A flawed vision of a viral coefficient where engagement will create value in a multi-sided market

It’s easy to look at outlier successful startups like Instagram, foursquare or Facebook and believe that the viral-coefficient that propelled the product will also be relevant for your startup. If you describe your product as a “like Instagram but for __” or “like foursquare but with __“ it is unlikely that you will have the same kind of adoption. Instead of looking to emulate the success of someone else, find your own niche to target and your own reason for your users to love your product.

An unsustainable, non-scalable vision within a niche where number of customers, or capital required to take the company mainstream in unattainable

The Internet has disrupted a huge number of incumbent industries, business models and methods of distribution. It is incredible to look at a company like Amazon and be in awe of what they have achieved in a relatively short period of time. Amazon started out as an online bookstore with a vision to be able to deliver any available book where bricks and mortar bookstores could not justify that book’s shelf space. In the time since, Amazon has become the undisputed number one online retailer and has built one of the largest worldwide distribution networks ever.

You are not Amazon.

If your future vision relies on delivering physical products in a distribution network that you will need to create, or a supply chain that you need to orchestrate, you best get your fundraising suit on, because you are going to need a shed load of capital.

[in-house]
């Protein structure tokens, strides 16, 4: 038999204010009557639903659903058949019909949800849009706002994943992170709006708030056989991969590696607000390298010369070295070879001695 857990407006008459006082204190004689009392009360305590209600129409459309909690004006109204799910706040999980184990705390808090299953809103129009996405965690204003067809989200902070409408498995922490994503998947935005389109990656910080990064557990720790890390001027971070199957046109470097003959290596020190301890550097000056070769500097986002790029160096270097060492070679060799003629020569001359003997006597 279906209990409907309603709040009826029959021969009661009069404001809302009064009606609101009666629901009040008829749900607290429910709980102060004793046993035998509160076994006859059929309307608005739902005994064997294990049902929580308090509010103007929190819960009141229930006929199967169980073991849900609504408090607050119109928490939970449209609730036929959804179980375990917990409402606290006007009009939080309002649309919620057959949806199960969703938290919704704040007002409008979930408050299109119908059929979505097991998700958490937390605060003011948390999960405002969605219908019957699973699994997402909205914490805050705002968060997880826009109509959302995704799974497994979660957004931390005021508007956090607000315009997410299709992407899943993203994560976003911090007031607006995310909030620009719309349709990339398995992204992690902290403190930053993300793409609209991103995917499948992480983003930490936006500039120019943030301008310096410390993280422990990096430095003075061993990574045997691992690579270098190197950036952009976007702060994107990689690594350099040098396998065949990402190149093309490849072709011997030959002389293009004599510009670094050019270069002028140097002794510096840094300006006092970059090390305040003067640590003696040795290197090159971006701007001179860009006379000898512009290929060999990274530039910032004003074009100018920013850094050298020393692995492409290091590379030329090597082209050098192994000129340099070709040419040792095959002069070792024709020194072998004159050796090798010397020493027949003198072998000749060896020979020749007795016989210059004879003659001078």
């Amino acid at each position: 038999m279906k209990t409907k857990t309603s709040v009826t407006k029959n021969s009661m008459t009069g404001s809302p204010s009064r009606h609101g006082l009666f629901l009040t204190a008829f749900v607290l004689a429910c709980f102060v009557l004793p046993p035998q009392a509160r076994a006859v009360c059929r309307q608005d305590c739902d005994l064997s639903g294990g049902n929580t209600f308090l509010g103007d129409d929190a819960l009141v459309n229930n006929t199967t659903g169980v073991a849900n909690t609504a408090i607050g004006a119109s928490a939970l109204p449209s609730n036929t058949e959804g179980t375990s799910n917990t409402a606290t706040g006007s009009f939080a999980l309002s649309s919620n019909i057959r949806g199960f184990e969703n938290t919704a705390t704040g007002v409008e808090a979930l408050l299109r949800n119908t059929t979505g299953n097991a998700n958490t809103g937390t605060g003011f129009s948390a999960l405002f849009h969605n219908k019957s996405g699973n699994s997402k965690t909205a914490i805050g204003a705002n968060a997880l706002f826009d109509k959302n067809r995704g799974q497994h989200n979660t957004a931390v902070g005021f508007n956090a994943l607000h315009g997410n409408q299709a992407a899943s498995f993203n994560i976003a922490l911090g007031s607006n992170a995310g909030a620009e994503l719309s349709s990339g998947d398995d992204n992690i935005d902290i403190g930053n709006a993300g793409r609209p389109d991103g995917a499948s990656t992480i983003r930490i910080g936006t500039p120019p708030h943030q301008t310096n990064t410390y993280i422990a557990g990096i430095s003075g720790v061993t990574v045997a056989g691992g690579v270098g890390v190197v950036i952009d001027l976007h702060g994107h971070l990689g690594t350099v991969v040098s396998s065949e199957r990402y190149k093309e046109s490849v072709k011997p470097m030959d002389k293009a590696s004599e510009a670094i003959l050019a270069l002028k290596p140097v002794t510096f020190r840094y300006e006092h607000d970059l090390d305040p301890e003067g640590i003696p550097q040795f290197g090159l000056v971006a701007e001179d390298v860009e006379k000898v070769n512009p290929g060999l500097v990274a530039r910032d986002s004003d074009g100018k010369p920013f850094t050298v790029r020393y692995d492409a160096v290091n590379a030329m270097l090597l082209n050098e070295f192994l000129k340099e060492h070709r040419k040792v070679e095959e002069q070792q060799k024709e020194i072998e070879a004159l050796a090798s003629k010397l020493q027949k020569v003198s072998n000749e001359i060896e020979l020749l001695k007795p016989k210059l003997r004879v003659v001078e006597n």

You have probably picked the hardest startup business model to execute. You are going to need to validate your Customer Development and business model as quickly as possible and within a repeatable and scalable subset. Then, building a distribution system will either propel you to greatness or destroy you.

In order to successfully build this type of business, you need to discover a problem within a niche that is then able to expand into other niches once you have built your business and you are completely dominant. Deciding on the correct vertical is imperative to one day expand past the initial niche.

Piggybacking on a hot, yet unstable innovator

The final common startup is when you piggyback of an extremely hot, growing startup with a complimentary product or feature. The classic example is Zynga who piggybacked on Facebook. Piggybacking is good because it exposes your product to an established and quickly growing audience. However, piggybacking is no way to build a successful business. Zynga have been fortunate in that they could spin their games business away from Facebook so they don’t have to completely rely on the big blue giant. But if your company is a feature, rather than a product, or you are entirely reliant on the company you are piggybacking, you could wake up one day without a business at all. Piggybacking is good if you are only looking to be eventually acquired, it is not a good way of building a business.

There seems to be countless examples of startups essentially wasting their time without a clear problem to solve and without a business model or strategy for growth that supports this vision. If your idea or fledgling startup falls into any of the problems outlined above, I would highly recommend Steve Blank’s, The Four Steps to the Epiphany.

Philip Brown